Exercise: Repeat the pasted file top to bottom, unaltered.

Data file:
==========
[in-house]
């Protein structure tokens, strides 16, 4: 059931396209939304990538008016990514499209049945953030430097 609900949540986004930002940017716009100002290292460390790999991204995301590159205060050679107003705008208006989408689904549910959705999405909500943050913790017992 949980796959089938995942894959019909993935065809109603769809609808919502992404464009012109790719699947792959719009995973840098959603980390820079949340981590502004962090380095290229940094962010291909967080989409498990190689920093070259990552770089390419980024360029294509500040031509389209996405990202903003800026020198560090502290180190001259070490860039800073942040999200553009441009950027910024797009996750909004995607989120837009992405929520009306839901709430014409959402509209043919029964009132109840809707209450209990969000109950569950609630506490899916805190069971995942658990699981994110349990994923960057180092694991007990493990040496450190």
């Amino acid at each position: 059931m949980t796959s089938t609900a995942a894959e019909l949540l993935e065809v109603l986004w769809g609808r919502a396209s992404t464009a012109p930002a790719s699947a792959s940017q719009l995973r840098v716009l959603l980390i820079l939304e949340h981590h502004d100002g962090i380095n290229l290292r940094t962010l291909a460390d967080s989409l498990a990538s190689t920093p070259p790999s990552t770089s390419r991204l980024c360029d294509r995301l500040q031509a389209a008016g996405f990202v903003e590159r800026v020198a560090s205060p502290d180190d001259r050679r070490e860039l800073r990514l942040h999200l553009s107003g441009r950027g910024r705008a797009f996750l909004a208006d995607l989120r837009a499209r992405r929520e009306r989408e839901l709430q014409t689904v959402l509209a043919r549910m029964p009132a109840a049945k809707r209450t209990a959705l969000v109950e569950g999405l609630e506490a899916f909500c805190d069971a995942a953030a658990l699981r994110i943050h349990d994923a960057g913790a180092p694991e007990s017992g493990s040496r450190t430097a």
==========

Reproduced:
[in-house]
């Protein structure tokens, strides 16, 4: 059931396209939304990538008016990514499209049945953030430097 609900949540986004930002940017716009100002290292460390790999991204995301590159205060050679107003705008208006989408689904549910959705999405909500943050913790017992 949980796959089938995942894959019909993935065809109603769809609808919502992404464009012109790719699947792959719009995973840098959603980390820079949340981590502004962090380095290229940094962010291909967080989409498990190689920093070259990552770089390419980024360029294509500040031509389209996405990202903003800026020198560090502290180190001259070490860039800073942040999200553009441009950027910024797009996750909004995607989120837009992405929520009306839901709430014409959402509209043919029964009132109840809707209450209990969000109950569950609630506490899916805190069971995942658990699981994110349990994923960057180092694991007990493990040496450190």
């Amino acid at each position: 059931m949980t796959s089938t609900a995942a894959e019909l949540l993935e065809v109603l986004w769809g609808r919502a396209s992404t464009a012109p930002a790719s699947a792959s940017q719009l995973r840098v716009l959603l980390i820079l939304e949340h981590h502004d100002g962090i380095n290229l290292r940094t962010l291909a460390d967080s989409l498990a990538s190689t920093p070259p790999s990552t770089s390419r991204l980024c360029d294509r995301l500040q031509a389209a008016g996405f990202v903003e590159r800026v020198a560090s205060p502290d180190d001259r050679r070490e860039l800073r990514l942040h999200l553009s107003g441009r950027g910024r705008a797009f996750l909004a208006d995607l989120r837009a499209r992405r929520e009306r989408e839901l709430q014409t689904v959402l509209a043919r549910m029964p009132a109840a049945k809707r209450t209990a959705l969000v109950e569950g999405l609630e506490a899916f909500c805190d069971a995942a953030a658990l699981r994110i943050h349990d994923a960057g913790a180092p694991e007990s017992g493990s040496r450190t430097a």